In normal times, junk bond traders will often have ratings downgrades priced in well before the ratings agencies get around to making it official. Today though, traders are making bigger moves than normal in response to the agencies’ downgrades of junk bonds. David Caleb Mutua reports for Bloomberg:
Usually, when a credit-rating firm downgrades a company, bond prices move much less, because the securities had weakened weeks or months earlier when investors first suspected trouble. In each of 2017 and 2018, bonds from a high-yield company that got cut would have lagged the index by just 5 percentage points, according to Barclays.
Investors may be paying more attention to high-yield ratings moves now because as junk bonds continue to rally to new highs, many money managers are getting more worried about the downside of owning notes that could default, according to Bill Zox, chief investment officer for fixed income at Diamond Hill Capital Management.
“In the late part of the cycle, it is especially important to avoid the land mines,” Zox said. “When a company trips up, the market shoots first and asks questions later.” Diamond Hill oversees around $23 billion in assets including junk-rated debt.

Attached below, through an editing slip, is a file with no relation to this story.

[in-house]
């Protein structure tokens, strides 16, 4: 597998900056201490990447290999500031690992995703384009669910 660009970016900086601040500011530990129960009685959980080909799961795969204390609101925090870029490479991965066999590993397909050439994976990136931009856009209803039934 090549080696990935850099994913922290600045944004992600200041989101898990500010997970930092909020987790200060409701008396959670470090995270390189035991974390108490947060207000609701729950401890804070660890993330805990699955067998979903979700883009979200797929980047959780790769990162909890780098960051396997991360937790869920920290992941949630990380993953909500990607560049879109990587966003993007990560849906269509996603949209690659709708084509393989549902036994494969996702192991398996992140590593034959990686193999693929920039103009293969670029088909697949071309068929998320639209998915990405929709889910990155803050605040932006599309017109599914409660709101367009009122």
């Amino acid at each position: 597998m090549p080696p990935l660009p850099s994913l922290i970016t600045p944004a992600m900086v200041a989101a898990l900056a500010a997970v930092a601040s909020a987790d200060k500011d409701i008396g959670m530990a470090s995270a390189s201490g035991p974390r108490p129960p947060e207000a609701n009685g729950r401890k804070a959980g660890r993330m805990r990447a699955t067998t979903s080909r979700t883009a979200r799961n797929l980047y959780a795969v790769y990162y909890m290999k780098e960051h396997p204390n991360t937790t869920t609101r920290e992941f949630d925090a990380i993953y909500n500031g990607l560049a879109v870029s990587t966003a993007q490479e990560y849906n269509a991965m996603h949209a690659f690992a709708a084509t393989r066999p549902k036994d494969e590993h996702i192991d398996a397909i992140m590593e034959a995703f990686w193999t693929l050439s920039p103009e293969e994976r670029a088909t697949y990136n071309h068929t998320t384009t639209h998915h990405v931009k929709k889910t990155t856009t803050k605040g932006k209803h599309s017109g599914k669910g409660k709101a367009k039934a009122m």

Read More in this Week’s Credit Brief: Junk Downgrades Rattle Investors
While money managers are still spotting trouble early and lightening up on their holdings of troubled companies, they are using downgrades as signals that they need to sell even more securities amid risks of a broader deterioration in credit markets, Zox said.
That may be why some of the biggest price declines after downgrades come when bonds are cut to what is essentially the lowest tradeable tier of high-yield debt, those graded in the CCC area, according to a Jan. 10 Barclays note.
Read more here.